In terms of absolute benefits, the proportion of patients who had an MI, stroke, revascularization, or hospitalization for unstable angina or died from cardiovascular causes was 1.6% in the rosuvastatin group and 2.8% in the placebo group, an absolute risk reduction of 1.2%. Similarly, the proportion of patients with hard cardiac events — cardiovascular death, MI, and stroke — was reduced from 1.8% in the placebo group to 0.9% in the rosuvastatin group, an absolute reduction of 0.9%.

In the analysis presented here, the researchers looked more closely at stroke end points in particular. "The finding for any stroke was identical to the finding for nonfatal stroke," Dr. Glynn said, with only 9 immediately fatal strokes.

"The finding for ischemic stroke was a slightly stronger benefit, nearly spot-on the finding for myocardial infarction, a 51% reduction," he noted.

Unlike results from the Stroke Prevention by Aggressive Reduction in Cholesterol Levels (SPARCL) trial with atorvastatin (Lipitor, Pfizer) for secondary stroke prevention, there was no signal of an increase in hemorrhagic stroke with treatment, although the numbers were small.

JUPITER: Stroke Outcomes with Rosuvastatin vs Placebo

End Point Rosuvastatin, n Placebo, n Hazard Ratio (95% CI) P
Any stroke 33 64 0.52 (0.34 – 0.79) .002
Nonfatal stroke 30 58 0.52 (0.33 – 0.80) .003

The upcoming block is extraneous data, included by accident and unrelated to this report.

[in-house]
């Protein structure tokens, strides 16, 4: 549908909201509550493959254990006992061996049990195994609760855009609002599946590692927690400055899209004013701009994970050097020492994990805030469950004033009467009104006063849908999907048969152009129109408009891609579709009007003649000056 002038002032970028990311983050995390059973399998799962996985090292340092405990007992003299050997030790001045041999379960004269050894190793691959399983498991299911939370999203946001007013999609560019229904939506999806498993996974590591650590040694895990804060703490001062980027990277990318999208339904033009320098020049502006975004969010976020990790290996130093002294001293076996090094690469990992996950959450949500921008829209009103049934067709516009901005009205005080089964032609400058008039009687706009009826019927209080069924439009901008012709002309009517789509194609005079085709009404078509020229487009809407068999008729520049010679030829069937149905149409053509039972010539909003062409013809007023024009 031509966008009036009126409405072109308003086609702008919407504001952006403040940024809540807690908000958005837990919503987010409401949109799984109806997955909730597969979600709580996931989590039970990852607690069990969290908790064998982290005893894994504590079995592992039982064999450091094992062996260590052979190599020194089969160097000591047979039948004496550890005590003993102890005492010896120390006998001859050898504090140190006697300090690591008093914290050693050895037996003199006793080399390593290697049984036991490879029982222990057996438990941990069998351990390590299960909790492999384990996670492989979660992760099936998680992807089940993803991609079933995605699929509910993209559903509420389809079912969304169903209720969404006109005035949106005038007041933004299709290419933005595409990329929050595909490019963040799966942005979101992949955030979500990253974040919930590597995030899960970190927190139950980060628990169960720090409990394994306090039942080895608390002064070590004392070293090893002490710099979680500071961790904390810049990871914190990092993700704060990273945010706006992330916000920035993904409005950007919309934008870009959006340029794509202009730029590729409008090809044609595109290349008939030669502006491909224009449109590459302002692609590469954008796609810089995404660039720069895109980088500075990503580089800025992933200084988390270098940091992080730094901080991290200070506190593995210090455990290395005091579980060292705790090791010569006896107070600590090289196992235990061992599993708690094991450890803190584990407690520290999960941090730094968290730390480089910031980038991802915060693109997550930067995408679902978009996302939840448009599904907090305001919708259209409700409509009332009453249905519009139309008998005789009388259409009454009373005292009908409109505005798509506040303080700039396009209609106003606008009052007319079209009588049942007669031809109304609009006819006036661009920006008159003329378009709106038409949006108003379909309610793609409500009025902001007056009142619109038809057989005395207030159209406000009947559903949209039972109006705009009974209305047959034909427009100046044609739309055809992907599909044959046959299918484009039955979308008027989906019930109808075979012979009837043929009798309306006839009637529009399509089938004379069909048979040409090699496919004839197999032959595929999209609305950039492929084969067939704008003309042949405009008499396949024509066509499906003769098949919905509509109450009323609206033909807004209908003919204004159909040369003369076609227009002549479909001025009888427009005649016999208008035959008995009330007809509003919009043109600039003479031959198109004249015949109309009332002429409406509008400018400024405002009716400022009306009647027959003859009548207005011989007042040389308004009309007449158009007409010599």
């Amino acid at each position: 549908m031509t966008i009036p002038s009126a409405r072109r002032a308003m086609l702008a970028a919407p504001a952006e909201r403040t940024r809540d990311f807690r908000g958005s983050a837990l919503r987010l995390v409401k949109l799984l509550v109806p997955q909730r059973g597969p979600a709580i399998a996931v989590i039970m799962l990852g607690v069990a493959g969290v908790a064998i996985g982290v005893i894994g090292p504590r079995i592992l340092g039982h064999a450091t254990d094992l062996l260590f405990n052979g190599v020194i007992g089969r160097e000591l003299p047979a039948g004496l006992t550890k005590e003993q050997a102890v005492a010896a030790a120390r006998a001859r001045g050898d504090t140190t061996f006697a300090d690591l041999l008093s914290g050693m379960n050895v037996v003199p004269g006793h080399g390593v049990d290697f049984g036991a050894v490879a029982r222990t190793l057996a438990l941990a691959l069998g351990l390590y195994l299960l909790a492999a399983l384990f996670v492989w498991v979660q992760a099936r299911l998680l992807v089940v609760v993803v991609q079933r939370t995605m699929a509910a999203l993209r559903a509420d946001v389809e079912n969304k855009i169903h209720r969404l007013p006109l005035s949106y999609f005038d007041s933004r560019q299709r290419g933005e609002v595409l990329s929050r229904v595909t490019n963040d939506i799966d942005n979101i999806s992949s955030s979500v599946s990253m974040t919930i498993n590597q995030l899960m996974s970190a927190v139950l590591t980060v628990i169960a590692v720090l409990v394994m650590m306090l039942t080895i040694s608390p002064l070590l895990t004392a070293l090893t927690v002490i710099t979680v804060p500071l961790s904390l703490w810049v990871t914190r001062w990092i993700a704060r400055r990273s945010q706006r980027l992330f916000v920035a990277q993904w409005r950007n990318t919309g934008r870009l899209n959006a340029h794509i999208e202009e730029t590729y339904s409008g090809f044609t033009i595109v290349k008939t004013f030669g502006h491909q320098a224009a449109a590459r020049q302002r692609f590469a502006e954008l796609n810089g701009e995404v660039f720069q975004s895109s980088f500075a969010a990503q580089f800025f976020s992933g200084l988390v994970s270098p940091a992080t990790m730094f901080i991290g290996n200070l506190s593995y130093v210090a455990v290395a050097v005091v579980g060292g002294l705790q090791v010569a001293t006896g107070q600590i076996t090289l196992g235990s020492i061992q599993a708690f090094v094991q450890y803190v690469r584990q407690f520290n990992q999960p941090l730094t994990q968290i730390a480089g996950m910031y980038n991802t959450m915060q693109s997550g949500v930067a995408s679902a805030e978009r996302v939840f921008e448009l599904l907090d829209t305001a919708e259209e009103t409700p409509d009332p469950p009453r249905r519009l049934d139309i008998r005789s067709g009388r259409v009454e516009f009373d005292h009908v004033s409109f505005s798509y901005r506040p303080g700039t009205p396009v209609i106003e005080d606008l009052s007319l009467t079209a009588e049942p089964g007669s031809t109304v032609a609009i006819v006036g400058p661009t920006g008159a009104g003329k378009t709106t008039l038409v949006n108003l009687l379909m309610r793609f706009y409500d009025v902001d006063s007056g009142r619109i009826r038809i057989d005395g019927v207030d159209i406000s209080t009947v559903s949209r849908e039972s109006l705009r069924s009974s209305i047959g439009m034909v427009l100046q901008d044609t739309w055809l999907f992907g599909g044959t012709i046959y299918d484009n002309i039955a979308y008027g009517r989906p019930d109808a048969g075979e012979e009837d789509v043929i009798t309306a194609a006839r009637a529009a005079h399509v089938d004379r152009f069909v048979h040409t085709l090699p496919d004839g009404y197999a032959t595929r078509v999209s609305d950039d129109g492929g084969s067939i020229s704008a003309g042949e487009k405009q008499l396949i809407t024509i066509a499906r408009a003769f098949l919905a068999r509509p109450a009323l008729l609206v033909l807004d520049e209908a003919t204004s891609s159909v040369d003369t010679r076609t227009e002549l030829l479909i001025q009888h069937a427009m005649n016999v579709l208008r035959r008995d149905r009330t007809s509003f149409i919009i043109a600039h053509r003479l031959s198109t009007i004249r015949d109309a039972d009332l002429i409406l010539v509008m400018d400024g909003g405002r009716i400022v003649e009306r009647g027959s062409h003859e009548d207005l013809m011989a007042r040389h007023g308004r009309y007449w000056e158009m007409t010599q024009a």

Fatal stroke 3 6
Stroke type
   Ischemic 23 47 0.49 (0.30 – 0.81) .004
   Hemorrhagic 6 9 0.67 (0.24 – 1.88) .44
   Unknown 4 8

Kaplan-Meier curves showed the effects of treatment were seen "almost immediately and widened with time," he noted. At the end of 5 years, the absolute difference was 1% in the occurrence of stroke between the active treatment and placebo groups.

The results were consistent across subgroups, with no significant heterogeneity, he said. High-risk groups, including older patients, those with hypertension, smokers, and those with Framingham risk scores above 10, had a "substantial and individual benefit" associated with treatment, Dr. Glynn said. Those with a baseline CRP of higher than 5 mg/L also had an increased risk for stroke and had significant benefit, he noted.

LDL-cholesterol levels showed little association with stroke risk. Those with low high-density lipoprotein (HDL) cholesterol were at increased risk, and rosuvastatin therapy was of benefit for this subgroup. Total mortality was reduced by 20% by treatment.

Serious adverse events were not significantly different between groups, including muscle weakness or myopathy, Dr. Glynn said. Significantly more patients on rosuvastatin developed new diabetes, but they had a significantly reduced rate of cancer deaths; glycated hemoglobin levels were higher with treatment at 24 months, but there was a significant benefit on glomerular filtration rate (GFR) at 12 months.

Absolute Risk

During the question period, Lewis B. Morgenstern, MD, from the University of Michigan, in Ann Arbor, asked Dr. Glynn about the number-needed-to-treat (NNT) calculation to prevent stroke based on these results. "You mentioned a lot of the relative risks, but then you said there was really only a 1% reduction over 5 years, which means you'd have to treat 100 patients for 5 years to show a reduction," Dr. Morgenstern pointed out.

Median systolic blood pressures in the trial were higher than 130 mm Hg, he added. "Wouldn't it be a little more cost-effective to use a little bit more hydrochlorothiazide and bring the blood pressures down?"